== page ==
The Pacific Coast Highway took me along some of the best road of trip, and some of the strangest architecture before dropping us off in San Jose, ready to head onto San Francisco. I end up approaching San Fran from the east, having spent the night in Oakland for some reason. (That isn’t a “why am I in this public library” some reason, I think this one was less Inception, more whimsy). But here we are, in the 3rd most destroyed city in the US (by Hollywood) . Let’s see if it survives me.
I start off with breakfast in the Castro, the, er, gayest of San Fran’s gay areas. Down here, the quintessential punnery of hair and beauty salons follows a somewhat distinctive theme:
San Francisco’s developing tech hub and subsequent gentrification are currently causing the rental prices to rise – what’s a comforting way to say “wallet-crushingly”? – stratospherically? Rise a fuckton, I believe is the official economic term. A brief look at some 1 and 2 bed flats to rent points out that some of these flats – per month – cost half of my entire trip across the US. I would say I’m lowering housing values just by being here, but I’m pretty sure that’s not possible.
This charming studio is a steal at $2,500/month.
I cross the Golden Gate Bridge (which is neither golden nor a gate – I mean, why bother if you’re only going to get 1 out of 3?) to check out the city from an inexpensive distance.
I should also mention that, at this time, it’s St Patrick’s Day. So I’m roaming around the Golden Gate Park singing Raglan Road and quoting non sequitur bits from Father Ted. I’m just trying to paint the scene for you. Something else that will help capture the scene: fucking cyclists every-God-damn-where. How aren’t these bastards keeping the prices down? Sorry, sorry, sometimes I struggle to hide my feelings towards cyclists. These ones were almost sometimes obeying road regulations, which is actually more than plenty of drivers. Although on a note of concern: cyclists, have you seen the hills in this city? Do you have some sort of mental issue? I’m quite worried about you.
Anyway. Near the bridge I discover that Hollywood wasn’t inventing all those disasters, as we come under attack by a dragon:
I saunter back into the city across the bridge which, when going south, is a toll bridge. Since I’ve been there, they’ve replaced the remaining people in the toll booths so it’s now entirely electronic. I’m not entirely sure how that works with rental cars, but I presume if I were there now I’d just have to smash through it like I was playing GTA. As evening falls, I grab sushi and, with considerable hesitation, think to check out an Irish bar. Fortunately, that requires grabbing the ever-cool cable cars. It also requires that I get confused and try to pay the conductor too much, as he sympathetically tries to explain to a simple mind what has happened. Meanwhile, the gripman operates the cool looking (and presumably magic) levers that make the cable car go.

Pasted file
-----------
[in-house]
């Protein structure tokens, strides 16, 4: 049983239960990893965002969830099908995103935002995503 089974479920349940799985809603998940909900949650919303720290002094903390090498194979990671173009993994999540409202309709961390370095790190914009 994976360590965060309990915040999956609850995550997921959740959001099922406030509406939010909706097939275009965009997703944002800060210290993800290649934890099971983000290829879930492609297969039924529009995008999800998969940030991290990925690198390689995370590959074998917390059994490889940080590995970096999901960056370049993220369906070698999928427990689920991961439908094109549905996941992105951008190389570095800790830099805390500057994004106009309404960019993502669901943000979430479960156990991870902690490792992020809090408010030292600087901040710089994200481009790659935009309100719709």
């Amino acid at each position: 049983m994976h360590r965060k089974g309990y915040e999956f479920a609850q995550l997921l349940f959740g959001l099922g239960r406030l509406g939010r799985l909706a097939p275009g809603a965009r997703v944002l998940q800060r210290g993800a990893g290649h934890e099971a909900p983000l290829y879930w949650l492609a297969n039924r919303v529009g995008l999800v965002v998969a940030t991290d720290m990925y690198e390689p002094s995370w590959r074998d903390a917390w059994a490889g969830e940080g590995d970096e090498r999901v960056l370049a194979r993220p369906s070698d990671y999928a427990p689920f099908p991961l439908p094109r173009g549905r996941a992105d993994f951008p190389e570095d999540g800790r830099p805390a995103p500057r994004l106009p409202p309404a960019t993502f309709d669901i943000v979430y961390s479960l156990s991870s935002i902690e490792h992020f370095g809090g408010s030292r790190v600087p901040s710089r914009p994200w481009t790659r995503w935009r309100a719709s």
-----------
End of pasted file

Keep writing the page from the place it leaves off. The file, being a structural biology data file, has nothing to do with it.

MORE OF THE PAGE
I have a couple of Irish bar prospects lined up. The first one has live music. When I come in they’re playing “Hit Me With Your Rhythm Stick”. First pint’s poured. They move onto The Proclaimer’s “500 Miles”. Okay, not great, but getting Celtic-er, this could pull itself around. The next song is the Beatles. Never mind. Pint finished and it’s time to get out of here. The next place has police milling around at the exits of its alley. Good sign. As I come around the corner I realise that this Irish bar is responsible for the pulsing, throbbing sound that has been shaking the ground for the past block and a half. Incredibly loud drum ‘n’ bass. Maybe not.
The next morning we’re up bright and early to hitch a ride on a boat. If San Francisco’s Irish bars have let me down, and the mainland is far too expensive for my peasant blood, maybe there’s one place I’ll feel at home:
Working backwards through time: after the prison closed, a group of Native Americans occupied the island and some of the graffiti has been preserved, so as the boat arrives you are greeted by:
Elsewhere, it’s bad news for Bertie (who managed to escape that Weeping Angel by tricking some Chinese tourists to stand in front of it). All of his bad doings (the bombing of Cambodia, the assault & battery, the nuclear accidents and the meth dealing) have finally caught up to Bertie and he’s thrown in the slammer.
Alcatraz is a bleak, haunted place, with the ruined buildings in their various states of decay adding to the sinister, oppressive atmosphere.
But on the other hand, the gift shop’s quite nice. I bet the prisoners couldn’t wait to get their “I went to Alcatraz and I all I got was years of my life lost in a squalid box” tshirts. The gift shop had plenty of kitsch, but also some informative things, as well as replicas of various Alcatraz life items, like:
It’s a quick boat ride back to the city and lunchtime on the pier, enjoying a chowder bowl with San Francisco’s famous sour dough bread, then it’s time to head on. There’s only one thing left I need to see, and I can hear them from where I’m eating:
The sea lions moved in nearly 25 years ago and, due to rent control, can still afford to live here. If you’re having trouble working out the difference between seals and sea lions, it’s that seals have little holes for ears and sea lions have flaps. Now, if you’re also going to have trouble remembering that, Answer Me This is here to help . I’ll leave you listening to that as I head out of San Francisco and, for the first time in about four months, start heading east.